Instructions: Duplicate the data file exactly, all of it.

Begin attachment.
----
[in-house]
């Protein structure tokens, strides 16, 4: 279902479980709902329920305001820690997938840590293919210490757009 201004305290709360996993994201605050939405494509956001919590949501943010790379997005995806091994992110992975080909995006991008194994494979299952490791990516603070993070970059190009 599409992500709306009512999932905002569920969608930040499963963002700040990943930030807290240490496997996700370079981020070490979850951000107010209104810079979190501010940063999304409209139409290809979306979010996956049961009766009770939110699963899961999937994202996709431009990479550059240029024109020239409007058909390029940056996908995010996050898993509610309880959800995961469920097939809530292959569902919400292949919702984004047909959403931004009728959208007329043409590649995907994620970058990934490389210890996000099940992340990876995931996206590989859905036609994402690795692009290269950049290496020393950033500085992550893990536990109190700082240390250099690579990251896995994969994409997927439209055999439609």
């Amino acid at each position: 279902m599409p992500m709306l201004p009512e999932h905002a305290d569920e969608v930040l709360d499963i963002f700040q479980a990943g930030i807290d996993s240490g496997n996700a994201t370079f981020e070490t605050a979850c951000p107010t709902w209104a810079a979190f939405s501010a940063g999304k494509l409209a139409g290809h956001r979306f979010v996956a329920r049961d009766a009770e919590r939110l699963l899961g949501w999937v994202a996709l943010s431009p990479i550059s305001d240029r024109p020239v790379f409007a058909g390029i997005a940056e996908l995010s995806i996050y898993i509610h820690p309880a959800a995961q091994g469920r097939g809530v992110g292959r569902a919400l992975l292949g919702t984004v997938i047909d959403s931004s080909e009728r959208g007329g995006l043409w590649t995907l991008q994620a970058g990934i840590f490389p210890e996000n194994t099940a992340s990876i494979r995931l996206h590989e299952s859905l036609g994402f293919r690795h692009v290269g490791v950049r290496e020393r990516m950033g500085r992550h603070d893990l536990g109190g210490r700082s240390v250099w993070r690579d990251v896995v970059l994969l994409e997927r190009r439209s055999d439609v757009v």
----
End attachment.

[in-house]
């Protein structure tokens, strides 16, 4: 279902479980709902329920305001820690997938840590293919210490757009 201004305290709360996993994201605050939405494509956001919590949501943010790379997005995806091994992110992975080909995006991008194994494979299952490791990516603070993070970059190009 599409992500709306009512999932905002569920969608930040499963963002700040990943930030807290240490496997996700370079981020070490979850951000107010209104810079979190501010940063999304409209139409290809979306979010996956049961009766009770939110699963899961999937994202996709431009990479550059240029024109020239409007058909390029940056996908995010996050898993509610309880959800995961469920097939809530292959569902919400292949919702984004047909959403931004009728959208007329043409590649995907994620970058990934490389210890996000099940992340990876995931996206590989859905036609994402690795692009290269950049290496020393950033500085992550893990536990109190700082240390250099690579990251896995994969994409997927439209055999439609």
């Amino acid at each position: 279902m599409p992500m709306l201004p009512e999932h905002a305290d569920e969608v930040l709360d499963i963002f700040q479980a990943g930030i807290d996993s240490g496997n996700a994201t370079f981020e070490t605050a979850c951000p107010t709902w209104a810079a979190f939405s501010a940063g999304k494509l409209a139409g290809h956001r979306f979010v996956a329920r049961d009766a009770e919590r939110l699963l899961g949501w999937v994202a996709l943010s431009p990479i550059s305001d240029r024109p020239v790379f409007a058909g390029i997005a940056e996908l995010s995806i996050y898993i509610h820690p309880a959800a995961q091994g469920r097939g809530v992110g292959r569902a919400l992975l292949g919702t984004v997938i047909d959403s931004s080909e009728r959208g007329g995006l043409w590649t995907l991008q994620a970058g990934i840590f490389p210890e996000n194994t099940a992340s990876i494979r995931l996206h590989e299952s859905l036609g994402f293919r690795h692009v290269g490791v950049r290496e020393r990516m950033g500085r992550h603070d893990l536990g109190g210490r700082s240390v250099w993070r690579d990251v896995v970059l994969l994409e997927r190009r439209s055999d439609v757009v």